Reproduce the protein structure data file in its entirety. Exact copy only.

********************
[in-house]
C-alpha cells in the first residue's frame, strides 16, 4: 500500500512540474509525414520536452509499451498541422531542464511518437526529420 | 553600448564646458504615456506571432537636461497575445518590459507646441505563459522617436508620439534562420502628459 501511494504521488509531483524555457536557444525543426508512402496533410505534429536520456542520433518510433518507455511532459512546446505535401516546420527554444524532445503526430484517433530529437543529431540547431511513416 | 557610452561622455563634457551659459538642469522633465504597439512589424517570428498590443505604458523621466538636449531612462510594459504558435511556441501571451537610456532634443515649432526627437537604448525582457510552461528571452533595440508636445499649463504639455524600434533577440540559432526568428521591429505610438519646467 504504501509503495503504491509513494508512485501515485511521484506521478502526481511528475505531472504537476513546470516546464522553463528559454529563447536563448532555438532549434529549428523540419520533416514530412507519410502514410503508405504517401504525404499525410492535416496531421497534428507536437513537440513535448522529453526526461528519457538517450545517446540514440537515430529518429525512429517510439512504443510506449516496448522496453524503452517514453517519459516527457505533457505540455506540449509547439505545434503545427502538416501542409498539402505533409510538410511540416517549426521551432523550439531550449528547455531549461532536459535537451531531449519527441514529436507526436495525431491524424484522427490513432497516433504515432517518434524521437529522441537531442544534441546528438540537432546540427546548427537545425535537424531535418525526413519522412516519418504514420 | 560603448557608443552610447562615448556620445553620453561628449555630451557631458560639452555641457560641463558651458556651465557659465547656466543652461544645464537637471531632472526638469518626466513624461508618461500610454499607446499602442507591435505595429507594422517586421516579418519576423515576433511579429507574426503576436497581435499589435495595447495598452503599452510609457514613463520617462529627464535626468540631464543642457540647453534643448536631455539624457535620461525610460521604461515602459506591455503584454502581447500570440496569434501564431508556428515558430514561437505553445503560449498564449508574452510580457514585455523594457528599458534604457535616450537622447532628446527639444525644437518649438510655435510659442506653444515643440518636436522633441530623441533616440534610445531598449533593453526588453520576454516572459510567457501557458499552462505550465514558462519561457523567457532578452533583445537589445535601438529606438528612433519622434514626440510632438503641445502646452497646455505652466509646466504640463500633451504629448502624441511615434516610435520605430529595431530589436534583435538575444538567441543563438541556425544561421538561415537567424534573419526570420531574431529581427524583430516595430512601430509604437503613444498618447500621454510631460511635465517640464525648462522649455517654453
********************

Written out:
[in-house]
C-alpha cells in the first residue's frame, strides 16, 4: 500500500512540474509525414520536452509499451498541422531542464511518437526529420 | 553600448564646458504615456506571432537636461497575445518590459507646441505563459522617436508620439534562420502628459 501511494504521488509531483524555457536557444525543426508512402496533410505534429536520456542520433518510433518507455511532459512546446505535401516546420527554444524532445503526430484517433530529437543529431540547431511513416 | 557610452561622455563634457551659459538642469522633465504597439512589424517570428498590443505604458523621466538636449531612462510594459504558435511556441501571451537610456532634443515649432526627437537604448525582457510552461528571452533595440508636445499649463504639455524600434533577440540559432526568428521591429505610438519646467 504504501509503495503504491509513494508512485501515485511521484506521478502526481511528475505531472504537476513546470516546464522553463528559454529563447536563448532555438532549434529549428523540419520533416514530412507519410502514410503508405504517401504525404499525410492535416496531421497534428507536437513537440513535448522529453526526461528519457538517450545517446540514440537515430529518429525512429517510439512504443510506449516496448522496453524503452517514453517519459516527457505533457505540455506540449509547439505545434503545427502538416501542409498539402505533409510538410511540416517549426521551432523550439531550449528547455531549461532536459535537451531531449519527441514529436507526436495525431491524424484522427490513432497516433504515432517518434524521437529522441537531442544534441546528438540537432546540427546548427537545425535537424531535418525526413519522412516519418504514420 | 560603448557608443552610447562615448556620445553620453561628449555630451557631458560639452555641457560641463558651458556651465557659465547656466543652461544645464537637471531632472526638469518626466513624461508618461500610454499607446499602442507591435505595429507594422517586421516579418519576423515576433511579429507574426503576436497581435499589435495595447495598452503599452510609457514613463520617462529627464535626468540631464543642457540647453534643448536631455539624457535620461525610460521604461515602459506591455503584454502581447500570440496569434501564431508556428515558430514561437505553445503560449498564449508574452510580457514585455523594457528599458534604457535616450537622447532628446527639444525644437518649438510655435510659442506653444515643440518636436522633441530623441533616440534610445531598449533593453526588453520576454516572459510567457501557458499552462505550465514558462519561457523567457532578452533583445537589445535601438529606438528612433519622434514626440510632438503641445502646452497646455505652466509646466504640463500633451504629448502624441511615434516610435520605430529595431530589436534583435538575444538567441543563438541556425544561421538561415537567424534573419526570420531574431529581427524583430516595430512601430509604437503613444498618447500621454510631460511635465517640464525648462522649455517654453